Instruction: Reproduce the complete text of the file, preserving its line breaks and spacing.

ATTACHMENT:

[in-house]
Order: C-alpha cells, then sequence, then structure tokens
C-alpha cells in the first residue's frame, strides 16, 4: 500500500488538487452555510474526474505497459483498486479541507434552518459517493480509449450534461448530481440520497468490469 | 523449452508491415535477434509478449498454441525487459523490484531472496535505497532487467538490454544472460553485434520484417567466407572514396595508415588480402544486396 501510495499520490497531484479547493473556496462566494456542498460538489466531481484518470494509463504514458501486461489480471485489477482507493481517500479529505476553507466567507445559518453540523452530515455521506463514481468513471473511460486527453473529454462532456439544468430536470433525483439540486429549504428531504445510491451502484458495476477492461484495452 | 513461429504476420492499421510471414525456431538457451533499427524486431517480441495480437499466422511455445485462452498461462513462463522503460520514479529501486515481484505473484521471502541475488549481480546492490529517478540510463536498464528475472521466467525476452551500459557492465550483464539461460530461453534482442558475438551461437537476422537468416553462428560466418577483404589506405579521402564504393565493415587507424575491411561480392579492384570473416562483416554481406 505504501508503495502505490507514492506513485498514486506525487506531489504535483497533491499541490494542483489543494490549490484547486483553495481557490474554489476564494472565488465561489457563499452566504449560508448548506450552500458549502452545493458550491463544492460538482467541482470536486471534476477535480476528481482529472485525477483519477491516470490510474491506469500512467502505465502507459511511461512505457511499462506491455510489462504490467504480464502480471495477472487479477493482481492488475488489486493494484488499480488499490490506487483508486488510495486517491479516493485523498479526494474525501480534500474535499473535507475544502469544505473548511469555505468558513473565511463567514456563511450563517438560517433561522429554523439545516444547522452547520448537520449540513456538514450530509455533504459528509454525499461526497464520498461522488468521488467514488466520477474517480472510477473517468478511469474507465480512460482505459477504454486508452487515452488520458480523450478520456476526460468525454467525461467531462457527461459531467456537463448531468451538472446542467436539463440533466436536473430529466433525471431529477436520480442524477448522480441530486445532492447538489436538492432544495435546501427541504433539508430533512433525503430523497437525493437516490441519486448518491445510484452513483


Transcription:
[in-house]
Order: C-alpha cells, then sequence, then structure tokens
C-alpha cells in the first residue's frame, strides 16, 4: 500500500488538487452555510474526474505497459483498486479541507434552518459517493480509449450534461448530481440520497468490469 | 523449452508491415535477434509478449498454441525487459523490484531472496535505497532487467538490454544472460553485434520484417567466407572514396595508415588480402544486396 501510495499520490497531484479547493473556496462566494456542498460538489466531481484518470494509463504514458501486461489480471485489477482507493481517500479529505476553507466567507445559518453540523452530515455521506463514481468513471473511460486527453473529454462532456439544468430536470433525483439540486429549504428531504445510491451502484458495476477492461484495452 | 513461429504476420492499421510471414525456431538457451533499427524486431517480441495480437499466422511455445485462452498461462513462463522503460520514479529501486515481484505473484521471502541475488549481480546492490529517478540510463536498464528475472521466467525476452551500459557492465550483464539461460530461453534482442558475438551461437537476422537468416553462428560466418577483404589506405579521402564504393565493415587507424575491411561480392579492384570473416562483416554481406 505504501508503495502505490507514492506513485498514486506525487506531489504535483497533491499541490494542483489543494490549490484547486483553495481557490474554489476564494472565488465561489457563499452566504449560508448548506450552500458549502452545493458550491463544492460538482467541482470536486471534476477535480476528481482529472485525477483519477491516470490510474491506469500512467502505465502507459511511461512505457511499462506491455510489462504490467504480464502480471495477472487479477493482481492488475488489486493494484488499480488499490490506487483508486488510495486517491479516493485523498479526494474525501480534500474535499473535507475544502469544505473548511469555505468558513473565511463567514456563511450563517438560517433561522429554523439545516444547522452547520448537520449540513456538514450530509455533504459528509454525499461526497464520498461522488468521488467514488466520477474517480472510477473517468478511469474507465480512460482505459477504454486508452487515452488520458480523450478520456476526460468525454467525461467531462457527461459531467456537463448531468451538472446542467436539463440533466436536473430529466433525471431529477436520480442524477448522480441530486445532492447538489436538492432544495435546501427541504433539508430533512433525503430523497437525493437516490441519486448518491445510484452513483